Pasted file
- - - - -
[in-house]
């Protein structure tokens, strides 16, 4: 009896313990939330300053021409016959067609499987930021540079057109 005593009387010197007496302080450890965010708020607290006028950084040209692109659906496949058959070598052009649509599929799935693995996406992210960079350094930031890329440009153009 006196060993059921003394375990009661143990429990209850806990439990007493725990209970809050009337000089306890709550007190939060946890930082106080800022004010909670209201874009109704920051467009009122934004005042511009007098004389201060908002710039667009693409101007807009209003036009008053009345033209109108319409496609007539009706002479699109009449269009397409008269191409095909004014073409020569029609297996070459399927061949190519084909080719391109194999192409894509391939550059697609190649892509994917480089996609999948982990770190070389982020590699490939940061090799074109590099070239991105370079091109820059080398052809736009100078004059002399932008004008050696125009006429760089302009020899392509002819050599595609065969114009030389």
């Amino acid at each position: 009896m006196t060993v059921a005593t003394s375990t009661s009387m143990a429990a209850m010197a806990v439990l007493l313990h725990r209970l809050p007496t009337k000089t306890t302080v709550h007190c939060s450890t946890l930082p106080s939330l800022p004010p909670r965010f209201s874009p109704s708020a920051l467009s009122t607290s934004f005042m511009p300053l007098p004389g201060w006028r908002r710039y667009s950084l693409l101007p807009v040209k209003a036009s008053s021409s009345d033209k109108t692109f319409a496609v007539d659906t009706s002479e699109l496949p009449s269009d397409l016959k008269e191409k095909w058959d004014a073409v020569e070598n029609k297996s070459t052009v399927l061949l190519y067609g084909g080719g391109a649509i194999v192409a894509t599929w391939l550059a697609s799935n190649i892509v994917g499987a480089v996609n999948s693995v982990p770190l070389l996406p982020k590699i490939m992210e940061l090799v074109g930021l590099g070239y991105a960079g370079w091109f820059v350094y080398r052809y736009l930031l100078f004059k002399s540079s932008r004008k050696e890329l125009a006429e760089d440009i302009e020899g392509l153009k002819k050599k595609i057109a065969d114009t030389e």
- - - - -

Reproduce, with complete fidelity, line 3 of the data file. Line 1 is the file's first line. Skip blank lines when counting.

């Amino acid at each position: 009896m006196t060993v059921a005593t003394s375990t009661s009387m143990a429990a209850m010197a806990v439990l007493l313990h725990r209970l809050p007496t009337k000089t306890t302080v709550h007190c939060s450890t946890l930082p106080s939330l800022p004010p909670r965010f209201s874009p109704s708020a920051l467009s009122t607290s934004f005042m511009p300053l007098p004389g201060w006028r908002r710039y667009s950084l693409l101007p807009v040209k209003a036009s008053s021409s009345d033209k109108t692109f319409a496609v007539d659906t009706s002479e699109l496949p009449s269009d397409l016959k008269e191409k095909w058959d004014a073409v020569e070598n029609k297996s070459t052009v399927l061949l190519y067609g084909g080719g391109a649509i194999v192409a894509t599929w391939l550059a697609s799935n190649i892509v994917g499987a480089v996609n999948s693995v982990p770190l070389l996406p982020k590699i490939m992210e940061l090799v074109g930021l590099g070239y991105a960079g370079w091109f820059v350094y080398r052809y736009l930031l100078f004059k002399s540079s932008r004008k050696e890329l125009a006429e760089d440009i302009e020899g392509l153009k002819k050599k595609i057109a065969d114009t030389e």